Plus, I seem to like my face the longer I know it -- weird but true --
    I love a facial once in a while and I also wear sunscreen year-round. And, that is it.

  8. I LOVE Retin-A! Great stuff. Maybe if I had some extra $$ I'd splurge to have my eyes lifted. Maybe an overall small facelift. But it bothers me that society puts so much emphasis on having to look young. For once, I'd love to see movie stars, models, etc. look REAL. It's as if aging is a dirty word. Pity.

  9. Okay, Anonymous, I'd try that, too.

    And you know what really works?
    Sleep. It makes such a difference. (Now I sound like my mom, but..)

    I look completely different after 8hours sleep than after 6 or even 7.

    ALso--sigh--not drinking. I used to love martinis--well, ONE martini. But then I realized my face looked different the morning after. Seriously, we're talking ONE DRINK. So I stopped.

  10. Lucy, you don't want the eyelid lift, trust me. My step-mother had that many years ago, and it sounded gruesome.

    She also suggested to me that I get a head start on some botox "because you have that line between your eyes." I was 39. She meant well; she wished she'd done preventative Botox early. But still.

    I won't do anything. I like the idea of a culture that venerates the aged for their wisdom. Ha! I can dream.

  11. I want to look like Meryl Streep who is about my age. I don't think she's had work done but she looks great.
    And I don't need to look like Joan Collins (who is older than me. Ha Ha) but I do hate my sagging jawline and I really hate it if I go out without make up and someone in the supermarket calls me "dear".
    Dear? Me? No way.
    And capcha is mocking me this week. It's eerefil cannot. How prophetic is that?

  12. I have considered plastic surgery - for a short period of time. I've mentioned that I've lost a lot of weight. It resulted in saggy "bat wings" and knees that look like shar pei faces. It's been 4 years since I started the weight loss journey and things are resolving themselves. And insurance doesn't cover any of this unless there's a medical reason (skin infection, for example.) Besides, I'm almost 62; I've earned this saggy skin. And the grey hair that I stopped coloring over 10 years ago.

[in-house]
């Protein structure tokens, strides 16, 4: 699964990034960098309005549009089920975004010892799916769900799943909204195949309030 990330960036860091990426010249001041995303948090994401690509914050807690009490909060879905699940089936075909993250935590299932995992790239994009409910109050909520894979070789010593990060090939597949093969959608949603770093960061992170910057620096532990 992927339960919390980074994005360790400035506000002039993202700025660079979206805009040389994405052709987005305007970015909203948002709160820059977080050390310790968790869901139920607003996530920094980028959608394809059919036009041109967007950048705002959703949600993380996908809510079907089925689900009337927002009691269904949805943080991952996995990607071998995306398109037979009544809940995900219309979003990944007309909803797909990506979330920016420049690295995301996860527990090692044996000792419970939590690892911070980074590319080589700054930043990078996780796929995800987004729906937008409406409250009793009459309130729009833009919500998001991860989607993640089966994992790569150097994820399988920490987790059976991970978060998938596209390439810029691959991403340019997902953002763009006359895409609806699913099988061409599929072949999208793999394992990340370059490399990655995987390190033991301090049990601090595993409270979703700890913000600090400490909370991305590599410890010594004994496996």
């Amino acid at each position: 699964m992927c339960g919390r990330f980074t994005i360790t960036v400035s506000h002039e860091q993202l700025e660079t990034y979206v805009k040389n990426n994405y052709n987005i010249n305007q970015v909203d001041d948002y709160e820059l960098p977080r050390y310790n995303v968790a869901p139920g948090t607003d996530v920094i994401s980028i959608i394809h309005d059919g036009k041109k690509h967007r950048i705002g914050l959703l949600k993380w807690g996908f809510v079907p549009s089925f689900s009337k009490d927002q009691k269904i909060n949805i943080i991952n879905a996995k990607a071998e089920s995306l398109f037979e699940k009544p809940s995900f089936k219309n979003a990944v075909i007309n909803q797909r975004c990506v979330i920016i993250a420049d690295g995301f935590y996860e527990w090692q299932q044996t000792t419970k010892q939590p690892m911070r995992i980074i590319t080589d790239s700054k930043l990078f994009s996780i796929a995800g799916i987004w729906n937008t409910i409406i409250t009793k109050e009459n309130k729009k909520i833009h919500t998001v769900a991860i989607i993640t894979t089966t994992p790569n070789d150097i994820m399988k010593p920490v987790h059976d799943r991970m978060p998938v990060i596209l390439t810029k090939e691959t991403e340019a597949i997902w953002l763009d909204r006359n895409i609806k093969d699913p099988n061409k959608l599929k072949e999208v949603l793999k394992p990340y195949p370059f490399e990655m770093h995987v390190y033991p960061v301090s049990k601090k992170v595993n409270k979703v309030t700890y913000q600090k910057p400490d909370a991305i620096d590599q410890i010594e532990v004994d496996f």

Maybe I could be a size or two smaller without the excess skin but who cares? However, like Lucy, if I did have a procedure done it would be an eyelid lift. That's all.

  13. Know what I hate? I hate that my wrinkles are so much more noticeable with make-up than without. But without make-up my spots and sun damage scream out like neon signs.

  14. Rhys, I'm glad that it's not only me that Captcha has it in for. :-)

    Hank, yes. I can't drink anymore because of the meds I have to take, and my face looks younger than when I could--and after my children were born, I never had more than one drink. Now, if I could just get the sleep. I don't like to take pain meds until there's no other choice, but usually pain makes it impossible for me to sleep more than 6 hours a night. I'll take that over being a constant zombie, though.

  15. I think if I had the money I'd go for the breast reduction & lift, but the face - no! I'd still be super cautious about any elective surgery. Would have to make sure the surgeon was really the right one for me.

  16. What is capcha? I don't think cosmetic surgery is in the cards for me. Fortunately I have inherited good genes. My mother-in-law had a facelift years ago. She said it was for business purposes; she had her own travel agency and thought a younger face would be an advantage. She certainly had the energy to match! Anyway, she did it, to her big sister's dismy. So, she is in an elevator at the hospital, all bandaged up, dragging an IV stand with her. My sympathetic father-in-law said that everyone was as far away from her as they could get; she was probably an AIDS patient. You'd have to know him; actually they are a case of true love to this day.

  17. The trick is to be so fascinating and lovable that nobody cares what you look like. I'm stil working on that. :-)

  18. One of the best things one can do for one's skin is to stay OUT of the sun. Fortunately for me, I have always hated laying out. My brother gave me a gift certificate for a spa, so I used it for my first facial last year. The aesthetist said I have almost no sun damage for my age (I was 60 then).

    My question about the trend for all this facial reconstruction: Are the results, when everyone ends up looking like some kind of weird space alien, better than actual aging? How can that be? And they all look weirder in exactly the same way, creating this odd class of strange-looking older people. I don't get this. At all. I'd much rather look like myself, even if it doesn't jell with my own image of myself. At least my own family will recognize me. ;-)

  19. I'm with you, Julia, re the sunblock. I NEVER walk out the door without at least SPF 30 on every exposed surface. My dad died of melanoma.
    For sun spots, I've discovered a product that does a great job--Murad Age Spot and Pigment Lightening Gel. I noted a significant difference on face and hands after only a week.
    Wrinkles and sagging? Well, they're here to stay since I can't see risking my life--remember Olivia Goldsmith who died having a face lift?--for a cosmetic procedure.

  20. I debated about whether to talk about this, but since both Julia and Jody have mentioned it, I will. I had reduction surgery three years ago (also removal of extremely painful benign cysts.) Even though I ticked every box on the medical necessity form, my insurance company didn't pay for it. Turns out BCBS has a special "exclusion" clause...

    For anyone who says they can't imagine wanting to be less "endowed," I say strap a five pound bag of flour to your chest at puberty and carry it around your entire life.